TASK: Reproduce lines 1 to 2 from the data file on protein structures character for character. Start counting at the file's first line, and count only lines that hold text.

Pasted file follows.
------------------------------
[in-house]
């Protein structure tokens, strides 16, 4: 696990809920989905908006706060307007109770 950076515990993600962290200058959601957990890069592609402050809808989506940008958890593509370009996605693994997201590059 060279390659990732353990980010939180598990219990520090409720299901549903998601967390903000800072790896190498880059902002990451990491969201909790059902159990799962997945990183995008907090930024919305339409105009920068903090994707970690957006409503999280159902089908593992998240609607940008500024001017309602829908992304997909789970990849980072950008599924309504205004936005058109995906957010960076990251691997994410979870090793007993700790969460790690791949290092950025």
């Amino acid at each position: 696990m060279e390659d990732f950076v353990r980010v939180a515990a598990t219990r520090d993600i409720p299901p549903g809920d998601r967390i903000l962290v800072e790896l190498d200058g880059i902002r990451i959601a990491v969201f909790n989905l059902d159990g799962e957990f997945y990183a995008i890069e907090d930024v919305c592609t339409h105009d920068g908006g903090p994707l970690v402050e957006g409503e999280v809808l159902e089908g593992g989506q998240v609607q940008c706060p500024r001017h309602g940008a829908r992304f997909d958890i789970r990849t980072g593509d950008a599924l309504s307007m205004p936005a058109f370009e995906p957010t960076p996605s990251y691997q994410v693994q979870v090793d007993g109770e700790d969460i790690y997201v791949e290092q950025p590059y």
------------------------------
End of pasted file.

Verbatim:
[in-house]
């Protein structure tokens, strides 16, 4: 696990809920989905908006706060307007109770 950076515990993600962290200058959601957990890069592609402050809808989506940008958890593509370009996605693994997201590059 060279390659990732353990980010939180598990219990520090409720299901549903998601967390903000800072790896190498880059902002990451990491969201909790059902159990799962997945990183995008907090930024919305339409105009920068903090994707970690957006409503999280159902089908593992998240609607940008500024001017309602829908992304997909789970990849980072950008599924309504205004936005058109995906957010960076990251691997994410979870090793007993700790969460790690791949290092950025």